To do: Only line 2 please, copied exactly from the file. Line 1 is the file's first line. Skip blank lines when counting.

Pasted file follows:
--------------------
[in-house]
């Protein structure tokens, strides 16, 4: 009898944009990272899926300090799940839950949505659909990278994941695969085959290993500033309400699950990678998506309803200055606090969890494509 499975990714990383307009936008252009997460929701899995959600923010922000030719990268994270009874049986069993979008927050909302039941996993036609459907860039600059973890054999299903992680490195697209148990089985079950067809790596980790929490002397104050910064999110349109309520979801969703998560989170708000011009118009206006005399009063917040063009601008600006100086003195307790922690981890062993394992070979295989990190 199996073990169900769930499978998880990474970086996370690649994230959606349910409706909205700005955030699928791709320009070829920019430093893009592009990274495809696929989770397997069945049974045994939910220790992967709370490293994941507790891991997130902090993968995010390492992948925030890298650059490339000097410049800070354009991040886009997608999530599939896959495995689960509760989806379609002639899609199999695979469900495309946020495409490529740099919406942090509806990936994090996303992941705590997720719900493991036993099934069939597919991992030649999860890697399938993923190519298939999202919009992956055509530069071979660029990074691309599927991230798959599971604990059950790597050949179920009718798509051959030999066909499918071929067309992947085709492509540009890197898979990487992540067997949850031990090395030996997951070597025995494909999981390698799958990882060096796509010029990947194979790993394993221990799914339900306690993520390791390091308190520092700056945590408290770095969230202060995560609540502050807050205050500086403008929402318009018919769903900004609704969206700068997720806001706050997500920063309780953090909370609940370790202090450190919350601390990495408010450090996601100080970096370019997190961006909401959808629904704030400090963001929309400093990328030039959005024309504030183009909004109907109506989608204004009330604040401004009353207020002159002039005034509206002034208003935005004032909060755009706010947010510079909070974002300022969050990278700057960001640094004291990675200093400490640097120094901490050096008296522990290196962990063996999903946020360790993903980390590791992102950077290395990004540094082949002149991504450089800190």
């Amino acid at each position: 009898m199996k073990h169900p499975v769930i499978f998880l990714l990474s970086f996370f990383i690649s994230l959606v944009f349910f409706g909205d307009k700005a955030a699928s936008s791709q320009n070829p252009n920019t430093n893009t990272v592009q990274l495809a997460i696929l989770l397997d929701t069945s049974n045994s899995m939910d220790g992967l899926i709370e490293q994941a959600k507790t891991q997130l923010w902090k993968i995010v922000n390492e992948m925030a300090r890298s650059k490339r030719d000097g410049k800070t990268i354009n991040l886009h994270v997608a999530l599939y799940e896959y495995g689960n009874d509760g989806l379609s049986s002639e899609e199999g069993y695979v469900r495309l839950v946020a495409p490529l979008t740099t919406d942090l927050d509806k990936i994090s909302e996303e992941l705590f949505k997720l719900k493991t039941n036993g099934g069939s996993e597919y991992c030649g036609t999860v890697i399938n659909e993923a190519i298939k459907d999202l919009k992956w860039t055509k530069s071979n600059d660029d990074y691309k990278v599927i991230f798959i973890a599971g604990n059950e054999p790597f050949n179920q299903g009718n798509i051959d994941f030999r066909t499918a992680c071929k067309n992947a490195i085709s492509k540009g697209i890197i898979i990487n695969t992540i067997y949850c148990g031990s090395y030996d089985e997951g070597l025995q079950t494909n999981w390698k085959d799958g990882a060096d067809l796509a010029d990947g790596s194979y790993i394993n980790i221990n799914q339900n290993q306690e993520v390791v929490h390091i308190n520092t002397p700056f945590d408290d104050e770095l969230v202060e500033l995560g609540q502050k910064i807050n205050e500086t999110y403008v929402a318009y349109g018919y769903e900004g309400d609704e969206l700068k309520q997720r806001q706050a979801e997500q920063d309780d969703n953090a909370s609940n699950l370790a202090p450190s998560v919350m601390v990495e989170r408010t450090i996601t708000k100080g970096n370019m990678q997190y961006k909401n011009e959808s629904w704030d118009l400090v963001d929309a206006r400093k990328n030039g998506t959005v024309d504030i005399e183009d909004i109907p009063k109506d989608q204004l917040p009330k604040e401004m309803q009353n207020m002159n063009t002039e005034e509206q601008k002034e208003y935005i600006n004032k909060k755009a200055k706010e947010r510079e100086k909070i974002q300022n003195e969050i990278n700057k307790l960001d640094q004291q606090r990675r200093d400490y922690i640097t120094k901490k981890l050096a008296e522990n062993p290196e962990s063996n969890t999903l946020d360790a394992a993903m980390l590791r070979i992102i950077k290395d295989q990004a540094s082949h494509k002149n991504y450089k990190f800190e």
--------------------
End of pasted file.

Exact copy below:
């Protein structure tokens, strides 16, 4: 009898944009990272899926300090799940839950949505659909990278994941695969085959290993500033309400699950990678998506309803200055606090969890494509 499975990714990383307009936008252009997460929701899995959600923010922000030719990268994270009874049986069993979008927050909302039941996993036609459907860039600059973890054999299903992680490195697209148990089985079950067809790596980790929490002397104050910064999110349109309520979801969703998560989170708000011009118009206006005399009063917040063009601008600006100086003195307790922690981890062993394992070979295989990190 199996073990169900769930499978998880990474970086996370690649994230959606349910409706909205700005955030699928791709320009070829920019430093893009592009990274495809696929989770397997069945049974045994939910220790992967709370490293994941507790891991997130902090993968995010390492992948925030890298650059490339000097410049800070354009991040886009997608999530599939896959495995689960509760989806379609002639899609199999695979469900495309946020495409490529740099919406942090509806990936994090996303992941705590997720719900493991036993099934069939597919991992030649999860890697399938993923190519298939999202919009992956055509530069071979660029990074691309599927991230798959599971604990059950790597050949179920009718798509051959030999066909499918071929067309992947085709492509540009890197898979990487992540067997949850031990090395030996997951070597025995494909999981390698799958990882060096796509010029990947194979790993394993221990799914339900306690993520390791390091308190520092700056945590408290770095969230202060995560609540502050807050205050500086403008929402318009018919769903900004609704969206700068997720806001706050997500920063309780953090909370609940370790202090450190919350601390990495408010450090996601100080970096370019997190961006909401959808629904704030400090963001929309400093990328030039959005024309504030183009909004109907109506989608204004009330604040401004009353207020002159002039005034509206002034208003935005004032909060755009706010947010510079909070974002300022969050990278700057960001640094004291990675200093400490640097120094901490050096008296522990290196962990063996999903946020360790993903980390590791992102950077290395990004540094082949002149991504450089800190």